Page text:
Skiathos Town is the island’s lively capital and home to most of the island’s resident populations. The focal point of the old town is the Bourtzi island fortress and the Old Port.
The main street is Papadiamantis Street, which starts just opposite where the ferries dock. Here you’ll find cafes offering breakfast and fruit juices, cheap souvlaki joints, souvenir shops and floaty summer clothing. There are also some lively evening bars which can get quite noisy into the early hours during the summer.
Between Papadiamanti Street and the Old Port are the prettiest old town streets, with blue woodwork accents, red tiled roofs, tumbling bougainvillaea and a selection of tavernas and jewellery shops. Head right up to the Plakes area to find the quieter sections of the old town.
The ‘club strip’ is on the airport road – Ammoudia – with large open-air clubs and outdoor cafes where people congregate to watch the planes come in.
To get a feel of Skiathos Town see Skiathos Town – A Visual Walkaround.
Megali Ammos is the first proper beach around the headland due west from Skiathos Town. It’s walkable into town (10-15 minutes, uphill required). and a popular choice with visitors who want the best of both worlds. There are enough tavernas and beach bars to keep you occupied for a few
The beach is narrow does get busy during summer days as it’s so close to town but it quietens down at night.
There are some pleasant walks in the hills. The main road runs a block or two behind the beach (slight uphill) and is on the bus route.
Keep walking down the main road and the beach morphs into Vassilias. It’s not so much a resort as a few hotels placed near a bear.
The sand is a bit grey and gritty and it’s also quite a few steps down to the beach from the main road, but on the plus side this beach doesn’t get too busy – particularly the stretch next to the road. As the road swerves inland, there are a few hotels nestled behind the beach.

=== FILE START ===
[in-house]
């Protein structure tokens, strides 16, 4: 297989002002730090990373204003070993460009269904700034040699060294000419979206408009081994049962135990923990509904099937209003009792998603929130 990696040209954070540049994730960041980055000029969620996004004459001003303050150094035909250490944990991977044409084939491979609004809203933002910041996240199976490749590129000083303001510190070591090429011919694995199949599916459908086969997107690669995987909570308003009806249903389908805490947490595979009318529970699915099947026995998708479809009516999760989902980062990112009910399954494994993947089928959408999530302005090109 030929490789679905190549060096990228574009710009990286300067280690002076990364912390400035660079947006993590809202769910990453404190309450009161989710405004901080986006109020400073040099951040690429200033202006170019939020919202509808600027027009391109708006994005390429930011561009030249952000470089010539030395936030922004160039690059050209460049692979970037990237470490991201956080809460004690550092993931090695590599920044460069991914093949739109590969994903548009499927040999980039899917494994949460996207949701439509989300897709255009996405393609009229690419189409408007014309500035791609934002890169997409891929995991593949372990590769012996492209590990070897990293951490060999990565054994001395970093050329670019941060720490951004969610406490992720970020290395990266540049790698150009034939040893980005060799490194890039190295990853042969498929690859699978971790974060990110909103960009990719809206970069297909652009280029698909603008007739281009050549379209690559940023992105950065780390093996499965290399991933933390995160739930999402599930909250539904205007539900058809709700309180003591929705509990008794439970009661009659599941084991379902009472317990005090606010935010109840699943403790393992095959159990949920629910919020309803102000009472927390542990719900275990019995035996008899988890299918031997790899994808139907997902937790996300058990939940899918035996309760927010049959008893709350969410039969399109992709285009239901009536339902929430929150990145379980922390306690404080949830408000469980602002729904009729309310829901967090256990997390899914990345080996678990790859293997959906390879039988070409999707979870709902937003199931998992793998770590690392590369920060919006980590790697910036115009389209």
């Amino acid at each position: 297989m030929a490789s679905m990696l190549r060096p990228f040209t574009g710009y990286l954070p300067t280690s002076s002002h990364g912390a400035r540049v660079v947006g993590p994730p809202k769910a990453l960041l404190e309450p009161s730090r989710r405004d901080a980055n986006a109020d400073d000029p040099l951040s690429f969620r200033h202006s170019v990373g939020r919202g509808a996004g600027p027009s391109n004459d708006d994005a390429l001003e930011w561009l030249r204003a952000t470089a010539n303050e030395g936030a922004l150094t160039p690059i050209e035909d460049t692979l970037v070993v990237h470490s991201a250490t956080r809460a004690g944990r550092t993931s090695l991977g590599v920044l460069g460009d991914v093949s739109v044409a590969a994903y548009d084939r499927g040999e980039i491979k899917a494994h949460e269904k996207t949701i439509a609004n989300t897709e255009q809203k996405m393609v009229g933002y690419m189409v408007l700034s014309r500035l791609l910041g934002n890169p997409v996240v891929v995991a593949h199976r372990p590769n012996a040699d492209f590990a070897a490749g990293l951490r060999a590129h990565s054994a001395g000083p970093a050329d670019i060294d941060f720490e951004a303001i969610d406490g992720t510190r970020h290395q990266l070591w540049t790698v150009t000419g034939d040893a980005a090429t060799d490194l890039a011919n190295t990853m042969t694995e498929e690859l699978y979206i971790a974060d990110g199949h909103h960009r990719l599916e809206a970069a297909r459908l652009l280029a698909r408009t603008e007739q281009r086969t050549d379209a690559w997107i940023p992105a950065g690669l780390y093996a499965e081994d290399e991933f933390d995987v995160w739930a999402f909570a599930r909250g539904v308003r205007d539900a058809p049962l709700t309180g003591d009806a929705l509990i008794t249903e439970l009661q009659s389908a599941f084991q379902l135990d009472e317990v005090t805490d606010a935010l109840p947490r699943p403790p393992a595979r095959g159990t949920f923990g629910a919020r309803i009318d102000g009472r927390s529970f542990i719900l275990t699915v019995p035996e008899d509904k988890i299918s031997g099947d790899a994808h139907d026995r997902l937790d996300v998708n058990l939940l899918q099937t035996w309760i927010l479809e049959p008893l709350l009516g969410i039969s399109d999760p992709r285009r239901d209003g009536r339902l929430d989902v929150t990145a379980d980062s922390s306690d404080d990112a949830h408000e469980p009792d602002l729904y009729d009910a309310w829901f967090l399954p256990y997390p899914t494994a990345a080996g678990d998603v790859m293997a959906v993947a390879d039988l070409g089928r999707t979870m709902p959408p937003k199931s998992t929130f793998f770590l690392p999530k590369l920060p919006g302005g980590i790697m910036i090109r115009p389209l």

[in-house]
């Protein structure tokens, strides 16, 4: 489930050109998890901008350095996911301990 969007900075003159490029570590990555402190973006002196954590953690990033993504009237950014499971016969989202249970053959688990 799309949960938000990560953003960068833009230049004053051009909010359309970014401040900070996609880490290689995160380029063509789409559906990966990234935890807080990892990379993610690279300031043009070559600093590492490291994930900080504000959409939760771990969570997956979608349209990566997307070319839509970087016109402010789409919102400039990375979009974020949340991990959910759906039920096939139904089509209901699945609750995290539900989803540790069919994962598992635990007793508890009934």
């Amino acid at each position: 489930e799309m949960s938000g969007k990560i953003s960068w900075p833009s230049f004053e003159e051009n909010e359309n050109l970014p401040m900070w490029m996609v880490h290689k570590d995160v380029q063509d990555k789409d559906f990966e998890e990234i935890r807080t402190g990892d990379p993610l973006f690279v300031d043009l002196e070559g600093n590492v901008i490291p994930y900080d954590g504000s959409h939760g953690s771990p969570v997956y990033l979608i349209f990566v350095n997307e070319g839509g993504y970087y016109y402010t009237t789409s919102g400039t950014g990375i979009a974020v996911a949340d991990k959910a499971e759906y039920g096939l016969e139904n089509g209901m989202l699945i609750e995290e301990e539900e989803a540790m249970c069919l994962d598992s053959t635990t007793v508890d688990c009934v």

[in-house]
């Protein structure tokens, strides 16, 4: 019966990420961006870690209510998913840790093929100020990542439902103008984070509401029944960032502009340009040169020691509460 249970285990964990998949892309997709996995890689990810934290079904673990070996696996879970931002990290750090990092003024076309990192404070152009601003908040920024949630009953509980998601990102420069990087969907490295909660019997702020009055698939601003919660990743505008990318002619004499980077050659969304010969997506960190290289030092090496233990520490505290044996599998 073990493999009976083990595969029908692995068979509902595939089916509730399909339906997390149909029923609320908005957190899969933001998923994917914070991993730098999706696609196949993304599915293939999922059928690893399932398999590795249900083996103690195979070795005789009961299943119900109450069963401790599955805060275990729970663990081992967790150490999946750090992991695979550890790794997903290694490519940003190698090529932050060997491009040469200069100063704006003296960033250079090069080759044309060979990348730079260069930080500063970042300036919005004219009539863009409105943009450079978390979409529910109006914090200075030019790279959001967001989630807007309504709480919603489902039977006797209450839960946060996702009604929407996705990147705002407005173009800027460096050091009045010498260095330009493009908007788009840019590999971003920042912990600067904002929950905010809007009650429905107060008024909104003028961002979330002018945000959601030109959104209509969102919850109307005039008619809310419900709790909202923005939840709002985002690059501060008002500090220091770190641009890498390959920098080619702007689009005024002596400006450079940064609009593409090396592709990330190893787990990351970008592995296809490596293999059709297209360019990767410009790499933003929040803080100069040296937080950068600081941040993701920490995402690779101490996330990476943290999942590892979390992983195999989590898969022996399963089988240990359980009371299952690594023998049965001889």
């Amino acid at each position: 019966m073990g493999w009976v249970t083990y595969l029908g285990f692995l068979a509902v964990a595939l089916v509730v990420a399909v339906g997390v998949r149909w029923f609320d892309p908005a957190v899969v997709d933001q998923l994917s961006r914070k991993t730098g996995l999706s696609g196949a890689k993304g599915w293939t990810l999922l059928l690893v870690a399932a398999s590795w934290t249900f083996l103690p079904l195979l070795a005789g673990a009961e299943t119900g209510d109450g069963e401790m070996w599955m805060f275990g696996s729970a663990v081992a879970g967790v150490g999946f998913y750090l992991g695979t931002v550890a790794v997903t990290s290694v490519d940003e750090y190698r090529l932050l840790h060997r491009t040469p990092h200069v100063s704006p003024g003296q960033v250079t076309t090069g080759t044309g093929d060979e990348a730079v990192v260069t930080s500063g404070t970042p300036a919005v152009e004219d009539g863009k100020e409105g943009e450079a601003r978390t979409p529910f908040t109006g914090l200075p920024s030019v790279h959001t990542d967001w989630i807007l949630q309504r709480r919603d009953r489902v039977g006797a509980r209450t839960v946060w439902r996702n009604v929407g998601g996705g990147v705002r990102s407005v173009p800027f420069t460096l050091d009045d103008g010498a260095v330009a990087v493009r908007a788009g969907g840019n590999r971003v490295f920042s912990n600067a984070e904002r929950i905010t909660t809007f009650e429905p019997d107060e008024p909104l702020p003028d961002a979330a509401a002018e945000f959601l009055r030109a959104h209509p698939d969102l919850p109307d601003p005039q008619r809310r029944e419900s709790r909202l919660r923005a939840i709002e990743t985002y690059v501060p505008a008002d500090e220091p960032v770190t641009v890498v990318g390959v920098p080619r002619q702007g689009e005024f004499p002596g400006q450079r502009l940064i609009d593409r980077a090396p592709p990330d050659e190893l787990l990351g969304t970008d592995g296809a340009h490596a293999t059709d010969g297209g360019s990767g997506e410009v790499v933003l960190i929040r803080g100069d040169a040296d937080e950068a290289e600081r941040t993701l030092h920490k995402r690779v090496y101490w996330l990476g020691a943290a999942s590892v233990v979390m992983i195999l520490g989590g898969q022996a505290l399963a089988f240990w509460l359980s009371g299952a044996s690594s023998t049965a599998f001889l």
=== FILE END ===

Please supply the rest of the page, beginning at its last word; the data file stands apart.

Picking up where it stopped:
The first proper resort that you come to along the coast is Achladies. It’s small but popular – accommodation is never too far from the beachfront here. There are a few friendly tavernas and cafes along the beach and in the backstreets.
Achladies is connected to Skiathos Town by water taxi as well as bus and it does get busy in the summer days, but makes a sensible base for the best of both worlds.
The beach itself is not the most exciting on the island – it’s narrow and a mix of sand and gritty pebbles which can feel quite sharp underfoot, but you there are softer patches at either end of the beach. Nevertheless, it’s clean and popular with families.
The nub of land between Sklithri and Kolios is known as the Kalamaki Peninsula. It’s a lovely quiet area, with some of the island’s prettiest scenery. Kalamaki is popular with Greeks tourists and Germans who appreciate the walking trails which criss-cross the peninsula and visit hidden beaches.
Kalamaki is the most romantic area for couples looking for somewhere tranquil and beautiful, though the distance from the bus stop means you have to be happy with walking or to hire some wheels.
The main area for accommodation is Kanapitsa Bay which incorporates 3 beaches – Sklithri, Tzaneria and Kanapitsa itself. From Kanapitsa Bay you can also walk across the Kalamaki peninsula to Vromolimnos.
Sklithri is the nearest beach to the main road and there’s parking for those who want to visit the waterfront taverna for a fresh fish supper.
Tzaneria is a 5-minute walk down a dirt track that has good parking. It has watersports, a jetty for the water taxi, and a beach bar/taverna which is aiming itself at a lively younger crowd in the summer months.
There are a few mini-markets around for those with self-catering. Accommodation is up in the surrounding hills rather than directly behind the beach so be prepared for steps.
Kanapitsa beach is the next bay around and also has a water taxi and beachfront taverna.